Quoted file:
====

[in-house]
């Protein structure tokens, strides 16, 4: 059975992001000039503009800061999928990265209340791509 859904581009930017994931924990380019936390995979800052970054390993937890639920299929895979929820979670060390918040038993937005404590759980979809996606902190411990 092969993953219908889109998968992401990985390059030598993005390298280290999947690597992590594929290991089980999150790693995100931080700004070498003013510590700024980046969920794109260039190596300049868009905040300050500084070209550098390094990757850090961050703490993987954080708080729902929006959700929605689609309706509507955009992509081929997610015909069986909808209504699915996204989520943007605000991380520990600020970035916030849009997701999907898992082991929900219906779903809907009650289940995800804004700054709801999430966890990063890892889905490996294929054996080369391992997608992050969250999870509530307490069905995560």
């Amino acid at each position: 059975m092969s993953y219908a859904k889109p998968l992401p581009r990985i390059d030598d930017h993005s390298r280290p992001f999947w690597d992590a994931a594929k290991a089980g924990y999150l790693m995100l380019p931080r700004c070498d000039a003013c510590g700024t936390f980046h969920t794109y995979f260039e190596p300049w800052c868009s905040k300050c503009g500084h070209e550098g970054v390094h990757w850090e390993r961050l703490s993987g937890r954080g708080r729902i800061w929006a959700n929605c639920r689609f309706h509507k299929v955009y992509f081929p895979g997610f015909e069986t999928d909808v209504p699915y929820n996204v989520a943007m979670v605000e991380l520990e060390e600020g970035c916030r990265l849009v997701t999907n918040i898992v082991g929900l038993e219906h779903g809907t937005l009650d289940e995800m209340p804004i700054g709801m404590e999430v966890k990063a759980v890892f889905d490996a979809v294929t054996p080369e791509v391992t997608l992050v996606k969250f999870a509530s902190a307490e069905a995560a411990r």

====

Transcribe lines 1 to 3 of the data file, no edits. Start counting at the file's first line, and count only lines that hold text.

[in-house]
């Protein structure tokens, strides 16, 4: 059975992001000039503009800061999928990265209340791509 859904581009930017994931924990380019936390995979800052970054390993937890639920299929895979929820979670060390918040038993937005404590759980979809996606902190411990 092969993953219908889109998968992401990985390059030598993005390298280290999947690597992590594929290991089980999150790693995100931080700004070498003013510590700024980046969920794109260039190596300049868009905040300050500084070209550098390094990757850090961050703490993987954080708080729902929006959700929605689609309706509507955009992509081929997610015909069986909808209504699915996204989520943007605000991380520990600020970035916030849009997701999907898992082991929900219906779903809907009650289940995800804004700054709801999430966890990063890892889905490996294929054996080369391992997608992050969250999870509530307490069905995560």
């Amino acid at each position: 059975m092969s993953y219908a859904k889109p998968l992401p581009r990985i390059d030598d930017h993005s390298r280290p992001f999947w690597d992590a994931a594929k290991a089980g924990y999150l790693m995100l380019p931080r700004c070498d000039a003013c510590g700024t936390f980046h969920t794109y995979f260039e190596p300049w800052c868009s905040k300050c503009g500084h070209e550098g970054v390094h990757w850090e390993r961050l703490s993987g937890r954080g708080r729902i800061w929006a959700n929605c639920r689609f309706h509507k299929v955009y992509f081929p895979g997610f015909e069986t999928d909808v209504p699915y929820n996204v989520a943007m979670v605000e991380l520990e060390e600020g970035c916030r990265l849009v997701t999907n918040i898992v082991g929900l038993e219906h779903g809907t937005l009650d289940e995800m209340p804004i700054g709801m404590e999430v966890k990063a759980v890892f889905d490996a979809v294929t054996p080369e791509v391992t997608l992050v996606k969250f999870a509530s902190a307490e069905a995560a411990r």